Ruth was also a part of one of the greatest teams in baseball history. During his time in New York, the Yankees went to the World Series seven times, winning four of those Series. The 1927 team was considered to be possibly the best ever. That year, the Yankees went 110–44 during the regular season.

The 1927 Yankees had one of the best offensive teams in baseball history. Their lineup was so good that it was nicknamed “Murderer’s Row.” It featured Ruth, who batted .356 with 60 homers and 164 runs batted in (RBIs). First baseman Lou Gehrig, who hit .373 with 47 homers and 175 RBIs, was also an exceptional player. Gehrig was named the Most Valuable Player (MVP) of the American League (AL) that season.(Until 1930, the AL had a rule that previous winners could not win again. Ruth was the MVP in 1923 and, therefore, could not win in 1927.) Second baseman Tony Lazzeri (.309, 102 RBIs) and outfielders Bob Meusel (.337, 103 RBIs) and Earle Combs (.356, 64 RBIs) were also sensational that season. Ruth, Gehrig, Combs, and Lazzeri all became Hall of Famers.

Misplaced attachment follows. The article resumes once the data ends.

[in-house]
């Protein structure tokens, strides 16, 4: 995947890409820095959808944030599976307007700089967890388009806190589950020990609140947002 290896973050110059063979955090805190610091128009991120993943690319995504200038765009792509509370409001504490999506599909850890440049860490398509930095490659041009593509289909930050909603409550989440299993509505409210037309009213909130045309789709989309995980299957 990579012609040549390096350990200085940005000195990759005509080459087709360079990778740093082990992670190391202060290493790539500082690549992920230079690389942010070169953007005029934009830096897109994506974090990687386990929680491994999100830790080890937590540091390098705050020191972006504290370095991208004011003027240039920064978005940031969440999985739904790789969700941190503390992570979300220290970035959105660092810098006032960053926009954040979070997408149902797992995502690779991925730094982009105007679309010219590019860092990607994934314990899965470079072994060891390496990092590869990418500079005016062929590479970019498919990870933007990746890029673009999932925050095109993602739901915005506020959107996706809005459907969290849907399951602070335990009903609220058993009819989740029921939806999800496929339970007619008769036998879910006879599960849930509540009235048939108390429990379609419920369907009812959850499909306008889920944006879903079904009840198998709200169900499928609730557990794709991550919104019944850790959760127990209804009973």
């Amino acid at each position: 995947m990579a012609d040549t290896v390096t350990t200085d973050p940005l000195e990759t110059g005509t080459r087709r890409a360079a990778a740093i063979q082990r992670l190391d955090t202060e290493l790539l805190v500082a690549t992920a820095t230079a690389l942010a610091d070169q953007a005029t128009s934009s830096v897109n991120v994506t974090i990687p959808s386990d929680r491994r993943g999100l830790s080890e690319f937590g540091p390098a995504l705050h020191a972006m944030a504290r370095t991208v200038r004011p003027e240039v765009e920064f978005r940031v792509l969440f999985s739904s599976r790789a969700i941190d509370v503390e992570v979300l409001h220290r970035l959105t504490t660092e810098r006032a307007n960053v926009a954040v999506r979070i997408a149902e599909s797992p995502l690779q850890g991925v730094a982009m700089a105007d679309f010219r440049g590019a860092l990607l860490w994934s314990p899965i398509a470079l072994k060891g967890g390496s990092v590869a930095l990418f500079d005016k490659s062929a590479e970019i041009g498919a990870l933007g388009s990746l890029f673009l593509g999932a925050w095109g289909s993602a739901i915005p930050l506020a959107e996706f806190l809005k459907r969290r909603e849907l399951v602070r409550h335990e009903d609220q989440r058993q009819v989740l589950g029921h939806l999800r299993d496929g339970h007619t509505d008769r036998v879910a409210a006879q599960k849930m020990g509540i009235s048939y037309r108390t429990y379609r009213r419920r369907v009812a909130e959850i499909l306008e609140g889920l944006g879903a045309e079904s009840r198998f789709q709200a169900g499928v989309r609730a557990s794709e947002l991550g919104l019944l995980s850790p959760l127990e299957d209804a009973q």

So did pitchers Waite Hoyt and Herb Pennock. Hoyt won 22 games in 1927, and Pennock won 19. The Yankees had no problem winning the AL pennant, finishing 19 games ahead of the
second-place Philadelphia Athletics. In the World Series, the Yankees swept the Pittsburgh
Pirates four games to none.

The 1927 Yankees had a great collection of stars. And, throughout the history of the team, the Yankees have often had great stars. Ruth was the brightest of them all. He was inducted into the first Baseball Hall of Fame class in 1936. Not bad for someone who grew up with a tough childhood in Baltimore.

“What I am, what I have, what I am going to leave behind me—all this I owe to the game of baseball, without which I would have come out of St. Mary’s Industrial School in Baltimore
as a tailor, and a pretty bad one, at that,” Ruth said.